In a beer hall a few miles from the seething fleshpots of the Reeperbahn, "Judge Merciless" is telling an audience of 300 middle-aged people how he intends to clean up Germany's "capital of crime".
His listeners already have a pretty good idea: Judge Ronald Schill wants sex offenders castrated, unwanted asylum-seekers dumped in Africa, and 10,000 extra police officers recruited.
While the message is nothing new, the messenger is. Mr Schill, his followers hope, may just be that elusive "charismatic leader" that the German far right has been seeking for years; someone who can plant extreme ideas firmly in the centre of the political agenda.
Tonight will tell. Opinion polls before today's elections to the regional parliament predict that the "Schill Party", formed only a year ago, might get as much as 15 per cent.
If the mainstream conservatives of the Christian Democratic Union do well enough, "Judge Merciless" will become the interior minister of the new regional government.
With the exception of a few short-lived triumphs in the East, no far-right politician has done so well in half a century. Mr Schill's rise in Germany's richest, most cosmopolitan and supposedly most sophisticated city has sent shudders through the entire country.
"Judge Merciless" is a nickname coined by the press, and Mr Schill revels in it. He might well have invented it himself. He did, after all, invite local journalists to witness the day he jailed a mentally unstable woman for two-and-a-half years merely for scratching 10 cars. He is at present on leave from the court, fighting a conviction for obstructing justice: he had thrown a few leftist hecklers into jail, and sat on the papers that would have led to their instant release.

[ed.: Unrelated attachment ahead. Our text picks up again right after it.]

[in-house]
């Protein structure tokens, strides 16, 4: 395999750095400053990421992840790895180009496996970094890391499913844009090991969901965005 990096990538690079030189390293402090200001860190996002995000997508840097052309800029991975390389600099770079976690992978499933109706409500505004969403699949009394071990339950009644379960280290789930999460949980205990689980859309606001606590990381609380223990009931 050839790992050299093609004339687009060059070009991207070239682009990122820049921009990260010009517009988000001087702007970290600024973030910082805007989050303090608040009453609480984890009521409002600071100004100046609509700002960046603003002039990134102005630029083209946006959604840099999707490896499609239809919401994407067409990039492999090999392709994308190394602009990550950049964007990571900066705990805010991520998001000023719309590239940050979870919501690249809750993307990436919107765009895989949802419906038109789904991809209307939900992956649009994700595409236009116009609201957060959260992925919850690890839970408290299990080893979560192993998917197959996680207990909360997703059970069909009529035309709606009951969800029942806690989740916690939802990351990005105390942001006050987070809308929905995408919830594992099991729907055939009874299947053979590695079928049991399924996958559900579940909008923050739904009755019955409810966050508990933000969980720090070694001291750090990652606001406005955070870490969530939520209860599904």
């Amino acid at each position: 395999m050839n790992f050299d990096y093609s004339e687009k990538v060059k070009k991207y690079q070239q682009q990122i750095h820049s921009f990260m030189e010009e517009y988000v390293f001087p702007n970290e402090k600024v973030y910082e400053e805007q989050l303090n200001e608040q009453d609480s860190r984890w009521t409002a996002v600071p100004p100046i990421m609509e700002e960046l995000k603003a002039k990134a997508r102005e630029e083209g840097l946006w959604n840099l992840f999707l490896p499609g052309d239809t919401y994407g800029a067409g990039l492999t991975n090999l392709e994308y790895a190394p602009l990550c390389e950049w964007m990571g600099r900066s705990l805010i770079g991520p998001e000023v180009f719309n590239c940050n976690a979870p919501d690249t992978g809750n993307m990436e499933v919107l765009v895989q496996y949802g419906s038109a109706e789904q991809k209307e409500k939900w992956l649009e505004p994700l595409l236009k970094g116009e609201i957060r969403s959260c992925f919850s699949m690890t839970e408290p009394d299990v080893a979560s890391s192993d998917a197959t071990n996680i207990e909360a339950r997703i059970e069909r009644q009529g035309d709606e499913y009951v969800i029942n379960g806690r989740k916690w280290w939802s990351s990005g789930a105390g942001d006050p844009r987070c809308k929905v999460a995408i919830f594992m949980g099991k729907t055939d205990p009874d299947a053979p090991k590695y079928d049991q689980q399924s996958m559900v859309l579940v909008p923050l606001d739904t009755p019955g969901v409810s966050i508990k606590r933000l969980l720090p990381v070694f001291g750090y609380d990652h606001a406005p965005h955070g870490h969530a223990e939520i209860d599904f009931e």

Politics, though, is his true calling. In the beer hall he cuts a tall, robust figure, shoulders slightly hunched, blessed with a silver tongue. He does not thump tables or raise his voice. The 43-year-old Mr Schill has come armed with a mountain of crime statistics and a sackful of ethnic jokes.
Crime and ethnicity are of course synonymous. In his speech, drug-dealers always come with the "black African" epithet.
"It has long been taboo to talk about this subject," he says, and then rattles off a few nuggets of "facts", such as "the prisons are full of foreigners". Fifteen hundred shots fired are in Hamburg every year, he reveals, "and it's always the same ethnic groups".
Mr Schill's organisation is called the "Party of Law and Order Offensive" . On the ballot paper it is merely listed as "Schill", revealing the true nature of this one-man band.
The city is patently not, as he claims, akin to "Chicago in the 1920s", but it does have a crime problem. According to him, Hamburg has "the biggest drugs scene in Europe", and you are 10 times more likely to be mugged there than in Stuttgart or Munich. And all because of the permissive Social Democrats who have governed Hamburg for 44 years.
Even the terrorist attacks in the US have provided grist for the judge's mill. It is no accident, he asserts, that "the blood trail of terrorism leads to Hamburg". At the latest count, five of the perpetrators of the attacks had lived in the city.
In many respects, the city's government is the envy of the German left. Unemployment has fallen by a third in the past four years and economic growth is among the highest in the country.
Yet there is an unmistakable sense of fear, if not necessarily loathing, on the streets. Older people are afraid to travel at night, deterred by the drug dealers who openly sell their wares at the railway stations.
Belatedly, the complacent Social Democrats are recognising that crime is a far more serious issue than they thought.
"To some extent we have failed," admits Bulent Ciftlik, a Social Democrat election official. "We should have reacted much earlier to criticism of the law-and-order situation." Now it is too late – the genie is out of the bottle.
At the end of Mr Schill's beer hall performance, the audience is invited to ask questions. There are few of those, but much effusive praise.
Henning Landsiedel, a blond 19-year-old student, sticks out from this crowd. He raises his hand, but does not get the microphone.
"This is the second time I am at a Schill rally," he says later. "I want to ask him how he is going to halve crime in 100 days as promised, without creating a police state. But I never get a chance."
In the "Party of Law and Order Offensive", there is no room for doubt, let alone dissent.Reuse content